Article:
I went on a trip with diplomats sometime ago. The entire group had a total of four cars. One car developed problems along the way and would lose power on its own.  The convoy would always park to enable the driver (Diplomat A) of the problematic car turn off the engine and restart. That way, the power would come back. Although it was no fault of his, it slowed the journey down for the entire group. A sign showed on the dashboard but the driver had no clue what it was. He had to look through the car manual, but that didn't help. Another diplomat (Diplomat B) suggested that he ask a mechanic to check, at least have an opinion from the mechanic if he knew what the problem was, something temporary could have been done to get the group to their destination. He refused. This happened every few minutes that the one who suggested started to worry about Diplomat A’s safety. While overtaking another car, if his car lost power, that wouldn't be funny. He spoke again via radio on sighting mechanics to get an opinion trying to persuade Diplomat A to check, but he said he would press on. The car broke down again within the next few minutes and Diplomat B asked once more, sounding keen to help but Diplomat A said resolutely ‘I do not want any local mechanic fumbling on my engine. I will only fix it at the Embassy’. Diplomat B was quite surprised as the mechanic back at the Embassy is also a local mechanic. Diplomat B mentioned quite rightly that in a country where things break down a lot, the local mechanics may not have the vocabulary of a diplomat or have been formally trained. But, they learn to fix things and it is unfair to judge an entire people that way.  Standing by, I wondered whether this country’s Ministry of Foreign Affairs sent mechanics also to work for the diplomats! We could understand his concern but nobody was asking for a mechanic to start work on his car without his consent, we wanted to get an opinion as nobody could interpret the sign on the dashboard.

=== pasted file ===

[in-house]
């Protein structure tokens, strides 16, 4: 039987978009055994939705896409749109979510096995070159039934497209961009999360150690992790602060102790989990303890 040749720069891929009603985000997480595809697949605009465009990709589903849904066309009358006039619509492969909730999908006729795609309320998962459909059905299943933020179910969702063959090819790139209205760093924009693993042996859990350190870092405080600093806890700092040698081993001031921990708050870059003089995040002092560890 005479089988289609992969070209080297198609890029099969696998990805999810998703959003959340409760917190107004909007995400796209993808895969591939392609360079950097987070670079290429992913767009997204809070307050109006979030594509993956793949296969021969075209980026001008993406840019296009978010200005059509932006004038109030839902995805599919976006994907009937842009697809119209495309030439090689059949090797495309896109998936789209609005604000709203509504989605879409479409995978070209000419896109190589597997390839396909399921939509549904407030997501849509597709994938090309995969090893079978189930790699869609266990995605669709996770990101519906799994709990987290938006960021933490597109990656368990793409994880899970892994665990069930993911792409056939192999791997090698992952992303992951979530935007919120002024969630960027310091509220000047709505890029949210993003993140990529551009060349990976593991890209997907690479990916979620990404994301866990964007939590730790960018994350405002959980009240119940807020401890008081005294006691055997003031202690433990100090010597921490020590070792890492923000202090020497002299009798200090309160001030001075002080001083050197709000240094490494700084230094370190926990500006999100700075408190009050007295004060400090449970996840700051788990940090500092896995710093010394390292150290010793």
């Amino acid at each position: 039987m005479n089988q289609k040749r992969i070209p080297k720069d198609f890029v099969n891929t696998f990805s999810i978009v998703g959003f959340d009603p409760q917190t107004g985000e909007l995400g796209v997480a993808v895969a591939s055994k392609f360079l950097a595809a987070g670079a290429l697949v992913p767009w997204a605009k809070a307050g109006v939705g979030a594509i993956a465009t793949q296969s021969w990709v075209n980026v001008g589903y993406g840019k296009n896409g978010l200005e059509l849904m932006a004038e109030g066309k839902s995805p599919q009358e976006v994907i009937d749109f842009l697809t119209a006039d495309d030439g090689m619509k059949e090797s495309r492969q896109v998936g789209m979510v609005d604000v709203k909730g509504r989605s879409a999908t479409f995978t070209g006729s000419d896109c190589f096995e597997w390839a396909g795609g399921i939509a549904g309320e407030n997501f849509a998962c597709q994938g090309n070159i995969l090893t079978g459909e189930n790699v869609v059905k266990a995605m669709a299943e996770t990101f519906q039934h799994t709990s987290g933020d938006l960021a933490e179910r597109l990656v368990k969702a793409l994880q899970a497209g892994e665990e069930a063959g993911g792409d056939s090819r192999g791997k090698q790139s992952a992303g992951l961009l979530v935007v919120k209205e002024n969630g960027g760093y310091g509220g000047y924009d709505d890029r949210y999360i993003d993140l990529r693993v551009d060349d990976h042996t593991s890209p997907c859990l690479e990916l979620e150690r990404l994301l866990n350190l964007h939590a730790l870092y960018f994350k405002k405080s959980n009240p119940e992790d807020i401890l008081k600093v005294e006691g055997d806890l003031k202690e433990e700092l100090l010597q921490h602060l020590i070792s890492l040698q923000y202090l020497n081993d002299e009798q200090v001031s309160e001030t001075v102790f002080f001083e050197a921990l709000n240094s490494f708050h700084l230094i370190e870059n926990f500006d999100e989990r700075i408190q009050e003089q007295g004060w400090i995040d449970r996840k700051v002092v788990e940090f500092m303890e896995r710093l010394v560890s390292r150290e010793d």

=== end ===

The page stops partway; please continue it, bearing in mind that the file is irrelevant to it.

On that same trip, another diplomat’s wife with young children had to change nappies. The couple kept insisting that the convoy stopped outside towns, she changed the babies on the car seat by the side of the road. Once we were in a restaurant in a town, but the madam said she needed to change nappies but would wait until she was out of town. I asked why at that point…the reply from a third party was unbelievable. They certainly had discussed. He said "because she wants privacy and does not want people to gather and stare while she is changing the baby. She does not want to be a monkey in a cage". Too stunned to say anything, I walked away.